Over the weekend, my friend and I popped into the Metropolitan Museum of Art to check out Death Becomes Her: A Century of Mourning Attire, the fall exhibition mounted by the Met’s Costume Institute (which, unbeknownst to me, was renamed the Anna Wintour Costume Center in May). The exhibition explored the societal and cultural standards set for mourning attire throughout the 19th and early 20th centuries in both Europe and America. It was really interesting to see the extremely formal dresses, capes, and accessories worn during times of grief, while also learning about the the societal standards to which women were expected to adhere sartorially during their time of mourning. Read on for more pictures and a little more of what I learned at the exhibit:
During the time periods explored (late 1800s and early 1900s), mortality rates were up due to war and high rates of death in childbirth and infancy. The average life expectancy being less than 50 made mourning a familiar part of life for many. Prescribed social norms dictated what women were supposed to wear during the period of mourning, which would reflect their taste, their status, and their level of refinement, but ultimately it was up to the individual to interpret and translate these dictates for herself. For some women, mourning attire became a central part of their identity and a way to express and work through their grief, while for others, it was simply an inconvenient and expensive duty performed out of social obligation. Queen Victoria would be an example of the former – after losing her husband, she continued to wear mourning garb for the remainder of her 40 years of life.
Different types and shades of fabric were deemed appropriate for the different stages of the period of mourning – a period which was sometimes expected to last for two or more years. In the first stages of mourning dull shades of black were expected. As time passed, more sumptuous fabrics of the same shade could be worn, which then transitioned to garments in deep shades of mauve or gray. This progression was meant to mirror the journey through mourning back to normal life.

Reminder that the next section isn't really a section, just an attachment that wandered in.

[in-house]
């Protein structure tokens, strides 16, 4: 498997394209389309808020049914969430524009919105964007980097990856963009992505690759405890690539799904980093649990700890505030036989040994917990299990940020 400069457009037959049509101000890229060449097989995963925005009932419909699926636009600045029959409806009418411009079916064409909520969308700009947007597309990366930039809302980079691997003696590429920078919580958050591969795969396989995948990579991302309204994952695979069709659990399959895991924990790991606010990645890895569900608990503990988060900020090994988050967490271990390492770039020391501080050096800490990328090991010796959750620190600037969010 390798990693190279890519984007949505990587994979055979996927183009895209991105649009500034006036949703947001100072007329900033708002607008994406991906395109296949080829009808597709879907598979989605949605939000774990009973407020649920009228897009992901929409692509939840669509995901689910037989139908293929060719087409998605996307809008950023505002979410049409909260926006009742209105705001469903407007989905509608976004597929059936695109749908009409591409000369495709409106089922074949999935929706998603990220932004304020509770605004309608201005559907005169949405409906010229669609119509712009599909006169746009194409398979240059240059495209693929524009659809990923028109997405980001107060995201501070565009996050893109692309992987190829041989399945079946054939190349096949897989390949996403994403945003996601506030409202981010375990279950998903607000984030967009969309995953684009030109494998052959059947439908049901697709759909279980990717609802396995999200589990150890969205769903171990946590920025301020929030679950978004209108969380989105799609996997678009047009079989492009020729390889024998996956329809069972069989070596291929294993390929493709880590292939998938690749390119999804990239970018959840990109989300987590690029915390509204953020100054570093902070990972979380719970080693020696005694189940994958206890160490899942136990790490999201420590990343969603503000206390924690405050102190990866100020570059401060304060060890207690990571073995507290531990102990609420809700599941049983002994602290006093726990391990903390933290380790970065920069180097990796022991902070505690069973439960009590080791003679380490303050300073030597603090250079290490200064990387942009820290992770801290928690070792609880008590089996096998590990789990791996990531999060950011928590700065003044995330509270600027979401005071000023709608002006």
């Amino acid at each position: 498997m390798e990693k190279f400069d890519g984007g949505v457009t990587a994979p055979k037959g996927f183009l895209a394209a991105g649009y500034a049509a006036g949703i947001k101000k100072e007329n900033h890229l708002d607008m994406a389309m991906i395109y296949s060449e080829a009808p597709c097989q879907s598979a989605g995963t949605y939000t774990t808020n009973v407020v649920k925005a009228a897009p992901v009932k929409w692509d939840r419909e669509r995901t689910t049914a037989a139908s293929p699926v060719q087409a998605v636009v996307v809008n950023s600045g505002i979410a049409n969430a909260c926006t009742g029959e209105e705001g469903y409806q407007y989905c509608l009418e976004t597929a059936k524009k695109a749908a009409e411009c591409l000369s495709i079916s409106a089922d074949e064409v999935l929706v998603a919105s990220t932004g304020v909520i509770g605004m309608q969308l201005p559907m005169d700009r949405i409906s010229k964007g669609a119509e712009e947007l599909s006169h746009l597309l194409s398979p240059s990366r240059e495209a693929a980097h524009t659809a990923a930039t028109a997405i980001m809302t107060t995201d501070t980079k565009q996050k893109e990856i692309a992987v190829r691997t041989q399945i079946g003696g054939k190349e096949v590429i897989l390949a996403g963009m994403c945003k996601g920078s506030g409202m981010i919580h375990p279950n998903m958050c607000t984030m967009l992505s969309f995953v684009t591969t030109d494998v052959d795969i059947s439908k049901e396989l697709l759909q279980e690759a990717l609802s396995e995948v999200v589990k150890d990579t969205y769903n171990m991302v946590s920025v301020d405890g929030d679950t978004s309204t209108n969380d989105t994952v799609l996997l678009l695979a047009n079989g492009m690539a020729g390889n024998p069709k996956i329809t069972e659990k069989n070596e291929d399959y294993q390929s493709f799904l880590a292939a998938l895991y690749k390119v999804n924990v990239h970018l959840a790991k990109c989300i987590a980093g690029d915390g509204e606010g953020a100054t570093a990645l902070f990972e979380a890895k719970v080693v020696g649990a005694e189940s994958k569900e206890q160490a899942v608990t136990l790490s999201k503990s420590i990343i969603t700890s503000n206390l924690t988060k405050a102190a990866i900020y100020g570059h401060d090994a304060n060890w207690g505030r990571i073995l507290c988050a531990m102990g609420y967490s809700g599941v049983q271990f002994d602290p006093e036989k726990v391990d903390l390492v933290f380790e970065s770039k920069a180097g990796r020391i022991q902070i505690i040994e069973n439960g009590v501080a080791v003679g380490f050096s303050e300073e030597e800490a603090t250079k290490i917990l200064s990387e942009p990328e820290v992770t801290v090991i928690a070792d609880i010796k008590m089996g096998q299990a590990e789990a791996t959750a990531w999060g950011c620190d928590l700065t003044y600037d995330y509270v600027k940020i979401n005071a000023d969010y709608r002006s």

Black mourning crape, a crinkled silk gauze with a matte finish, was a material used exclusively for bereavement garments in both America and Europe. It was sold for high prices, as it had aristocratic connotations. The process of producing it involved a heated metal roller which impressed a design on the textile until it gained a crinkled effect. The fabric was dyed black, then starched to look dull. Later cheaper alternatives were introduced, one of which was known as crepe cloth. Crepe cloth came with a pre-woven pattern to imitate the crimped surface of mourning crape. While the materials used for mourning garments were purposely dull, the silhouettes and design details of the garments often cleaved to the popular fashion conventions of the day.
This dress was very interesting in that, surprisingly, it was a wedding dress. The bride, Amelia Jane Carley, had it created in these half-mourning shades of gray and black as a way to honor those who died in the Civil War, even though she and her groom personally did not lose any family members. Rather than serving as an individual expression of grief, this wedding dress/mourning attire was chosen to reflect the period of mourning that many other families were experiencing at the time of her wedding (1868).
In the middle there is a mourning locket, engraved with “In memory of 17 May 1859” on the back. It’s made of gold and glass, and guess what’s inside….Hair! From the deceased I assume. Gross but interesting.
This exhibition was a really cool way to learn a bit about fashion history, which is a fascinating subject, but also to learn about cultural expectations placed upon women through the lens of fashion. I recommend getting over there ASAP if you want to check it out, as it finishes it’s run on February 1st.